On January 16th, our Toronto chapter launched its first meetup of the year, gathering over 100 members to join the panel discussion on Data Trends of 2019. We were thrilled to have Nicole Brouillard (Chief Information Officer at Aviva), Katrin Shechtman (Head of Architecture at Thomson Reuters), Jan Kestle (President of Environics Analytics) and Janice Tsang (Senior Analyst at RBC Ventures) share their insights on the panel, moderated by Lilian Lau (Data Scientist at Aviva).
Over the past few years, the landscape of big data has been transformed. Predictive analytics continue to penetrate more industries, while the rise of tools that automate data analysis and machine learning — with no less than a simple drag and drop — has improved accessibility for those who would like to glean insights. Moving into 2019, we expect some of these topics to stay in the spotlight and some of them to fizzle out in the background, giving room for new trends to rise.
The panel believes that ethics surrounding data and the role of human judgement in machine learning will stay in the spotlight for 2019. Nicole gave an example of how age plays an important factor when it comes to pricing an insurance policy, but warned that, if an organization acts blindly on their model outputs, a customer may have her premium doubled, unfairly penalizing her for simply turning the age of 80. To reduce the unintended consequences of acting on model outputs, the panel urged us to clearly define and align the organization’s goals during the design and evaluation of models.
The panel also highlighted a continued common theme: the problem of siloed data, where different data sources become irreconcilable to teams working too independently from each other. Katrin acknowledged that data-driven models can take a tremendous amount of time to move from development to production. She challenged the audience to pull all key stakeholders into one room and open up communication channels between their business folks, engineers, developers and, of course, data scientists.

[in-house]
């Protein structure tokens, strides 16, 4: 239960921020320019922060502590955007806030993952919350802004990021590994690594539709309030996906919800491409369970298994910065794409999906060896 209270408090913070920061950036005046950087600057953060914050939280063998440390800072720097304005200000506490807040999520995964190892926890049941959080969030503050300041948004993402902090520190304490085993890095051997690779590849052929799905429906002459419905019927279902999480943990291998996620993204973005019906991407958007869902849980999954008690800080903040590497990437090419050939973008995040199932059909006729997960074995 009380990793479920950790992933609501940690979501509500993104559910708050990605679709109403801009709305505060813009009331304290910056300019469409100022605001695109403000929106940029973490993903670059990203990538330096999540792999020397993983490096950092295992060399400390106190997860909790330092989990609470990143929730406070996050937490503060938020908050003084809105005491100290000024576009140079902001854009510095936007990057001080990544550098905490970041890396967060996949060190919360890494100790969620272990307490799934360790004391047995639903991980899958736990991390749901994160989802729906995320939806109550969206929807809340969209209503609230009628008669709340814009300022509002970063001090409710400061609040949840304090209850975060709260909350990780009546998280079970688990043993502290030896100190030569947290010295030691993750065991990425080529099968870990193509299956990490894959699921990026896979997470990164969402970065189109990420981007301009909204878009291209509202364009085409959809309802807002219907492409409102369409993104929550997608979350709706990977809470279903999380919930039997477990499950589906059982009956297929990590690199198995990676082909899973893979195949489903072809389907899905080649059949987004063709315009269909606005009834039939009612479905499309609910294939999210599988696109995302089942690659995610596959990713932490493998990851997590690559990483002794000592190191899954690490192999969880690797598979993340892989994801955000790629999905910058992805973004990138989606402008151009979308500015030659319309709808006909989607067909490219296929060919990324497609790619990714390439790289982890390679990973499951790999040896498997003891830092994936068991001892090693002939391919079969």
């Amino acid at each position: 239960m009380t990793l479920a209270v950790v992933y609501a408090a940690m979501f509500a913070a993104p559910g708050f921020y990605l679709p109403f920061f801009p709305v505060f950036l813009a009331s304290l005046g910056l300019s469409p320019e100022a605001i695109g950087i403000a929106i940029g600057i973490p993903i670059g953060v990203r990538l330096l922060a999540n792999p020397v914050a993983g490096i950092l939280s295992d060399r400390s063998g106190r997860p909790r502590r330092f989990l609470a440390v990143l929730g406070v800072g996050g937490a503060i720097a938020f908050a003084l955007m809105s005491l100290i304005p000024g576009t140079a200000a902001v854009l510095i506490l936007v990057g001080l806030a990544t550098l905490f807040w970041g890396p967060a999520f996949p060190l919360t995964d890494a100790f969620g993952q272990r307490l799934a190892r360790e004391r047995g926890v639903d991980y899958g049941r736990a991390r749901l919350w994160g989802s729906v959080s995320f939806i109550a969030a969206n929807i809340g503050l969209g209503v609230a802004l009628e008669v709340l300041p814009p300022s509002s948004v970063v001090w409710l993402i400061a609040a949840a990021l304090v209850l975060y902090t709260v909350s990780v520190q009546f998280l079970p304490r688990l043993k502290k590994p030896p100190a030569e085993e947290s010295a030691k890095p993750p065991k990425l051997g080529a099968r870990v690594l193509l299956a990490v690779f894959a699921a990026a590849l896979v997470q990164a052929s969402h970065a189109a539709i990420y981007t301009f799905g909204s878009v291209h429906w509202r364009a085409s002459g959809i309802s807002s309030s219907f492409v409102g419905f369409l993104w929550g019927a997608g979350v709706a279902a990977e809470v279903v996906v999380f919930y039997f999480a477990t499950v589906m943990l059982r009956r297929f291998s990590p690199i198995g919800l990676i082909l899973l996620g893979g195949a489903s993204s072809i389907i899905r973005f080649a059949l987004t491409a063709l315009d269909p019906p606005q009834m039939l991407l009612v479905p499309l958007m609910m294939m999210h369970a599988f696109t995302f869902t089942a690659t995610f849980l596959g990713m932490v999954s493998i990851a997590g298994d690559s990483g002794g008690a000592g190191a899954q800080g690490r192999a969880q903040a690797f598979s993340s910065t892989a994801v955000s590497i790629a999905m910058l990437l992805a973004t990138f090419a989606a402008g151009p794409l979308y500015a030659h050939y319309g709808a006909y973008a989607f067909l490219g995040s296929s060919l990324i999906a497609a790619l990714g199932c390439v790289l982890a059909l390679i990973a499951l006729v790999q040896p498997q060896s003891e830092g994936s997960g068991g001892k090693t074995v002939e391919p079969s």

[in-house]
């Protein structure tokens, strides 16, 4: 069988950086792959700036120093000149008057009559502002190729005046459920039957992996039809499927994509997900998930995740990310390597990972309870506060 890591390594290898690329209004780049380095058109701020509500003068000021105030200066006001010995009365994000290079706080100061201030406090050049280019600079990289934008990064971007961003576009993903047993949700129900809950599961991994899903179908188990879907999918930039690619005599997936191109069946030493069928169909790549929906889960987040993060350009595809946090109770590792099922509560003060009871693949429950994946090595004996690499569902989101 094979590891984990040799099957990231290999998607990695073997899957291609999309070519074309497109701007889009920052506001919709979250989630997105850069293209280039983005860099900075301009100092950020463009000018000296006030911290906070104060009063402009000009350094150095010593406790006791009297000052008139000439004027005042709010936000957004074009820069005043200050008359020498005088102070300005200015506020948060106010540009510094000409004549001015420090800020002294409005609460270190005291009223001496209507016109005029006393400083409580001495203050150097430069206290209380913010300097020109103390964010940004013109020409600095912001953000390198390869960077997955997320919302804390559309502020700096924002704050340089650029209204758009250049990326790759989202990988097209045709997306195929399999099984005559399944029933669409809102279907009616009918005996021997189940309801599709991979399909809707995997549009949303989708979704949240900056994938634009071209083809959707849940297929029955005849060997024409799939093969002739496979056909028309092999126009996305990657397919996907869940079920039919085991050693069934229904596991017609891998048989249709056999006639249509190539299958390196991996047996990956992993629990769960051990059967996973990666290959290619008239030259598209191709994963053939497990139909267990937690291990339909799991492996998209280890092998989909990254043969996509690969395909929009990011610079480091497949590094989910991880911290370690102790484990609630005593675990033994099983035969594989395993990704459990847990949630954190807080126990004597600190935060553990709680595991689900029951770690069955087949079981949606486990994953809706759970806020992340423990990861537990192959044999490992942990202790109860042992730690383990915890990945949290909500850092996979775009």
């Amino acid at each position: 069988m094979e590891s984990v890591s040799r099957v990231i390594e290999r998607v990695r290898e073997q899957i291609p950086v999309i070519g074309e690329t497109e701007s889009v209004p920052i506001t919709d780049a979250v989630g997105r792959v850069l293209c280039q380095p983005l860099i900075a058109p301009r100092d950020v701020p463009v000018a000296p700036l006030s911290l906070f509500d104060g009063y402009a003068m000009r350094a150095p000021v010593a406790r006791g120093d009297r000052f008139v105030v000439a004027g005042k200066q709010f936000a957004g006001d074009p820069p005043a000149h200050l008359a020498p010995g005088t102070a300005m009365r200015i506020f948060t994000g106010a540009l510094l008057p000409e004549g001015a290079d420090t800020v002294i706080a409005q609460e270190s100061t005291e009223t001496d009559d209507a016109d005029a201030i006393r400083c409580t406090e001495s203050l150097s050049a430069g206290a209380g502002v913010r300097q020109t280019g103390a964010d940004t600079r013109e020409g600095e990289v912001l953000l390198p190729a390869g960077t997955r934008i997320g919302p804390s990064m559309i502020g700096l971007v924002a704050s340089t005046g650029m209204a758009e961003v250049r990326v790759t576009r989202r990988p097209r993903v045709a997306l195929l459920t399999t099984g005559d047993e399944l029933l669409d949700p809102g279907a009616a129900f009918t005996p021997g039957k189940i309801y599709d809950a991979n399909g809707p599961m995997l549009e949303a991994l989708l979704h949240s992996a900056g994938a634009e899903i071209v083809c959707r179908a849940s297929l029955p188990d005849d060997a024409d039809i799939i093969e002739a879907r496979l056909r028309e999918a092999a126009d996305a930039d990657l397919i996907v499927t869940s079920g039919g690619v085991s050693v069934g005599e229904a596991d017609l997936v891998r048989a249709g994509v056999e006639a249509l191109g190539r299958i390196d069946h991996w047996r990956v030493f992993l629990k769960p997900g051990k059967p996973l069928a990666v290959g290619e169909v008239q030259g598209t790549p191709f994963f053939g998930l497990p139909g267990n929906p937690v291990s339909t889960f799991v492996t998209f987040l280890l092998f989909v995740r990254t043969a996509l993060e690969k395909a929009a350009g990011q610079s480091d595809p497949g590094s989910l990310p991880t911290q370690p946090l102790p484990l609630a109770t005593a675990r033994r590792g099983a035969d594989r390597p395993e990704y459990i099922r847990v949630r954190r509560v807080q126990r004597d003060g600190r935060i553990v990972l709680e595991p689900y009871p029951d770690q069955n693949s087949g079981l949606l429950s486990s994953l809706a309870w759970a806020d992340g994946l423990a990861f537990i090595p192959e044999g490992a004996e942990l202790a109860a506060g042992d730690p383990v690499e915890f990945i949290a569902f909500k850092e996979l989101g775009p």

Unlike big corporations, small- and medium-sized businesses have fewer resources to purchase data sets or hire a dedicated team to work with data. Jan urged such companies to be creative when it comes to data collection and analysis. For example, the addresses filled out by customers reveal the geographical concentration of their clients and how far people are willing to travel for their business.
Janice suggested small businesses should first define their business goal, then explore what data they will need to meet their intentions. This can avoid situations where a team spends a huge amount of time collecting data, then realizes that it is not enough, or that they already had what they needed in the beginning.
A shout-out to our organizers, Alyssa Ong, Lynn Yen, Emma Jones, Renita Sudirga, and Lilian Lau for making this event a huge success! This event was generously sponsored by Aviva and Quandl for the space, food and beverages. Aviva is a multinational company and a leading insurance provider in Canada. Their dedicated innovation team works with disruptive startups to bring new technologies to Aviva and their customers. Quandl, recently acquired by Nasdaq, is a data marketplace for the world’s top hedge funds, asset managers and investment banks.
The Toronto chapter of WiBD is currently organizing our next meetup, where we will again strive to connect like-minded data professionals in an inviting environment. If you are interested in participating, speaking or sponsoring us, please contact us at email@example.com!
By Lilian Lau